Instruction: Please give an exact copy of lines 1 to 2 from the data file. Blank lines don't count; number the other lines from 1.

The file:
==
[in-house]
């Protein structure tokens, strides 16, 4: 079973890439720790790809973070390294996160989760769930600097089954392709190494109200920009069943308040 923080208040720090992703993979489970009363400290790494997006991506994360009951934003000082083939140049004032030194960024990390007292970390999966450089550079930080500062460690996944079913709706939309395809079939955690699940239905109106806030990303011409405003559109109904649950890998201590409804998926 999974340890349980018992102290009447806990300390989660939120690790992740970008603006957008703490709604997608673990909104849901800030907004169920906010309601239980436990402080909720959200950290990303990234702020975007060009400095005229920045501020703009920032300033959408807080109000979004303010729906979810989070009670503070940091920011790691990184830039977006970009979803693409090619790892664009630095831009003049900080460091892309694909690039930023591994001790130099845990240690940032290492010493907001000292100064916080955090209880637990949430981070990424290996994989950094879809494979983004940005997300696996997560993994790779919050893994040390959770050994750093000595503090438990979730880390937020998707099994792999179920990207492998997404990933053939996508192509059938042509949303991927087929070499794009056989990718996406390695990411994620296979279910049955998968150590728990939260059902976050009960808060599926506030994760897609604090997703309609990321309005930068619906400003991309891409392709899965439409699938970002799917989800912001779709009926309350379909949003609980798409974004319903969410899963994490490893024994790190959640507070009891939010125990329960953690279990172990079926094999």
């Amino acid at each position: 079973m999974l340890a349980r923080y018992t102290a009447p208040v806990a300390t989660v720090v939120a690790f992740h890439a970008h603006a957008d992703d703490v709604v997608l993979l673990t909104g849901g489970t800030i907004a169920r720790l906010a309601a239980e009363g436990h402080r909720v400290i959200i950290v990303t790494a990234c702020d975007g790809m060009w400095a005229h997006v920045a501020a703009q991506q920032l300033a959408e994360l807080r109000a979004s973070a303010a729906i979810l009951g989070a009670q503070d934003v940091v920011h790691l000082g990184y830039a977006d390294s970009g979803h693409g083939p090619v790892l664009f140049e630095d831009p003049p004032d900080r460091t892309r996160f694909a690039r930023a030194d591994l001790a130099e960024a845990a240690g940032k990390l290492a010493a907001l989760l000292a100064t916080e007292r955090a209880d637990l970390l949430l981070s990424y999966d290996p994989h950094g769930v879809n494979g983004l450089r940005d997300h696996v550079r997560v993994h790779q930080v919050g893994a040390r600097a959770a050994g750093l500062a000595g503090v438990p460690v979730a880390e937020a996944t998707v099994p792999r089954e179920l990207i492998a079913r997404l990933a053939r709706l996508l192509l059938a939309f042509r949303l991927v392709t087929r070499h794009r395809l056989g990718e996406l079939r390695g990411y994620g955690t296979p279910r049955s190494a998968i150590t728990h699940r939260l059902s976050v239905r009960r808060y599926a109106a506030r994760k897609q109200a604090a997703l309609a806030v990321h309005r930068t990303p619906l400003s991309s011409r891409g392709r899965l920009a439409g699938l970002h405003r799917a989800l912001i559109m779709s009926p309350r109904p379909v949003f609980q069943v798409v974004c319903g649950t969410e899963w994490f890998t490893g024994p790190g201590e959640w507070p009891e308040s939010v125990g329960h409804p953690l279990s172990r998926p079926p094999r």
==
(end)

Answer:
[in-house]
């Protein structure tokens, strides 16, 4: 079973890439720790790809973070390294996160989760769930600097089954392709190494109200920009069943308040 923080208040720090992703993979489970009363400290790494997006991506994360009951934003000082083939140049004032030194960024990390007292970390999966450089550079930080500062460690996944079913709706939309395809079939955690699940239905109106806030990303011409405003559109109904649950890998201590409804998926 999974340890349980018992102290009447806990300390989660939120690790992740970008603006957008703490709604997608673990909104849901800030907004169920906010309601239980436990402080909720959200950290990303990234702020975007060009400095005229920045501020703009920032300033959408807080109000979004303010729906979810989070009670503070940091920011790691990184830039977006970009979803693409090619790892664009630095831009003049900080460091892309694909690039930023591994001790130099845990240690940032290492010493907001000292100064916080955090209880637990949430981070990424290996994989950094879809494979983004940005997300696996997560993994790779919050893994040390959770050994750093000595503090438990979730880390937020998707099994792999179920990207492998997404990933053939996508192509059938042509949303991927087929070499794009056989990718996406390695990411994620296979279910049955998968150590728990939260059902976050009960808060599926506030994760897609604090997703309609990321309005930068619906400003991309891409392709899965439409699938970002799917989800912001779709009926309350379909949003609980798409974004319903969410899963994490490893024994790190959640507070009891939010125990329960953690279990172990079926094999």